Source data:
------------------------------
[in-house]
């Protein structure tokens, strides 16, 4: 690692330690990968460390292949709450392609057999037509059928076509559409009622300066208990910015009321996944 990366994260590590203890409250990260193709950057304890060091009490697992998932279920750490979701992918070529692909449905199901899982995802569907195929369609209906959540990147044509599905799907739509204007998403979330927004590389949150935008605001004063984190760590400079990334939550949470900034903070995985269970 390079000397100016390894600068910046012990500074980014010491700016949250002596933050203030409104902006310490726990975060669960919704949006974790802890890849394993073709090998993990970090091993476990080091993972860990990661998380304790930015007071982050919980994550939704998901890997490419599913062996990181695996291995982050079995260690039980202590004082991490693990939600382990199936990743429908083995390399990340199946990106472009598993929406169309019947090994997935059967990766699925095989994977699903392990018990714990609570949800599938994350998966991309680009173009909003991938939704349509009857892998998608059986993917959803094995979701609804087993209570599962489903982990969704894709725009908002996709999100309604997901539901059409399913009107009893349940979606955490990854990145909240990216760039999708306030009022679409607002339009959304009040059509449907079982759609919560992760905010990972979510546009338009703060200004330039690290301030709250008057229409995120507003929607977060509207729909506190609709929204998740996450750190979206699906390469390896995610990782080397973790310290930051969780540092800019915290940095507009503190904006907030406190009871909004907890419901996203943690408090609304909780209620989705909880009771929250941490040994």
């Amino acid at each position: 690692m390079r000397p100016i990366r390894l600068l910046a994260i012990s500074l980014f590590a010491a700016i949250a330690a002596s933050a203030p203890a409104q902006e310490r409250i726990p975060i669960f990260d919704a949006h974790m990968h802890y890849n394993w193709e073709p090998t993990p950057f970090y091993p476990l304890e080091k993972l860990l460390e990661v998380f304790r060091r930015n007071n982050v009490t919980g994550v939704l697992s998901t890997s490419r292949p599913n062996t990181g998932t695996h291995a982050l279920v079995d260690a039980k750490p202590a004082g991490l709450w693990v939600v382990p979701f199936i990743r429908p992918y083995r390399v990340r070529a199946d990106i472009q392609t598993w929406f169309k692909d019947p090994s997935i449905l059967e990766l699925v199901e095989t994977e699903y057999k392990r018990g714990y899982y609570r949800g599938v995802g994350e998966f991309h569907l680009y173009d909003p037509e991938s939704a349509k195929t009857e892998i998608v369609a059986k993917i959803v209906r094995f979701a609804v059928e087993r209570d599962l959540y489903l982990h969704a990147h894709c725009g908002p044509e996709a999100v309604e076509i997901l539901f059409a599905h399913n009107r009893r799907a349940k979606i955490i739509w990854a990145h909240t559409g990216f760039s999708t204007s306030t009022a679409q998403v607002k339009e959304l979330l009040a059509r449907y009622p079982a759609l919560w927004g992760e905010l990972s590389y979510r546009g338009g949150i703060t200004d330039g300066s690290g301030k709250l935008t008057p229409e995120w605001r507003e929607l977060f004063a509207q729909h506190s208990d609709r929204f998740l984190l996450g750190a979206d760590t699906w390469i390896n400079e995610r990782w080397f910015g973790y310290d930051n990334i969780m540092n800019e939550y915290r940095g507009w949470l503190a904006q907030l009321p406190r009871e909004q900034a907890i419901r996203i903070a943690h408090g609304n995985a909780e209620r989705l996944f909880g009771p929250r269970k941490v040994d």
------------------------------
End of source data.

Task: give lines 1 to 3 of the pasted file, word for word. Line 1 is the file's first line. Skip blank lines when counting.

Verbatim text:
[in-house]
């Protein structure tokens, strides 16, 4: 690692330690990968460390292949709450392609057999037509059928076509559409009622300066208990910015009321996944 990366994260590590203890409250990260193709950057304890060091009490697992998932279920750490979701992918070529692909449905199901899982995802569907195929369609209906959540990147044509599905799907739509204007998403979330927004590389949150935008605001004063984190760590400079990334939550949470900034903070995985269970 390079000397100016390894600068910046012990500074980014010491700016949250002596933050203030409104902006310490726990975060669960919704949006974790802890890849394993073709090998993990970090091993476990080091993972860990990661998380304790930015007071982050919980994550939704998901890997490419599913062996990181695996291995982050079995260690039980202590004082991490693990939600382990199936990743429908083995390399990340199946990106472009598993929406169309019947090994997935059967990766699925095989994977699903392990018990714990609570949800599938994350998966991309680009173009909003991938939704349509009857892998998608059986993917959803094995979701609804087993209570599962489903982990969704894709725009908002996709999100309604997901539901059409399913009107009893349940979606955490990854990145909240990216760039999708306030009022679409607002339009959304009040059509449907079982759609919560992760905010990972979510546009338009703060200004330039690290301030709250008057229409995120507003929607977060509207729909506190609709929204998740996450750190979206699906390469390896995610990782080397973790310290930051969780540092800019915290940095507009503190904006907030406190009871909004907890419901996203943690408090609304909780209620989705909880009771929250941490040994």
């Amino acid at each position: 690692m390079r000397p100016i990366r390894l600068l910046a994260i012990s500074l980014f590590a010491a700016i949250a330690a002596s933050a203030p203890a409104q902006e310490r409250i726990p975060i669960f990260d919704a949006h974790m990968h802890y890849n394993w193709e073709p090998t993990p950057f970090y091993p476990l304890e080091k993972l860990l460390e990661v998380f304790r060091r930015n007071n982050v009490t919980g994550v939704l697992s998901t890997s490419r292949p599913n062996t990181g998932t695996h291995a982050l279920v079995d260690a039980k750490p202590a004082g991490l709450w693990v939600v382990p979701f199936i990743r429908p992918y083995r390399v990340r070529a199946d990106i472009q392609t598993w929406f169309k692909d019947p090994s997935i449905l059967e990766l699925v199901e095989t994977e699903y057999k392990r018990g714990y899982y609570r949800g599938v995802g994350e998966f991309h569907l680009y173009d909003p037509e991938s939704a349509k195929t009857e892998i998608v369609a059986k993917i959803v209906r094995f979701a609804v059928e087993r209570d599962l959540y489903l982990h969704a990147h894709c725009g908002p044509e996709a999100v309604e076509i997901l539901f059409a599905h399913n009107r009893r799907a349940k979606i955490i739509w990854a990145h909240t559409g990216f760039s999708t204007s306030t009022a679409q998403v607002k339009e959304l979330l009040a059509r449907y009622p079982a759609l919560w927004g992760e905010l990972s590389y979510r546009g338009g949150i703060t200004d330039g300066s690290g301030k709250l935008t008057p229409e995120w605001r507003e929607l977060f004063a509207q729909h506190s208990d609709r929204f998740l984190l996450g750190a979206d760590t699906w390469i390896n400079e995610r990782w080397f910015g973790y310290d930051n990334i969780m540092n800019e939550y915290r940095g507009w949470l503190a904006q907030l009321p406190r009871e909004q900034a907890i419901r996203i903070a943690h408090g609304n995985a909780e209620r989705l996944f909880g009771p929250r269970k941490v040994d």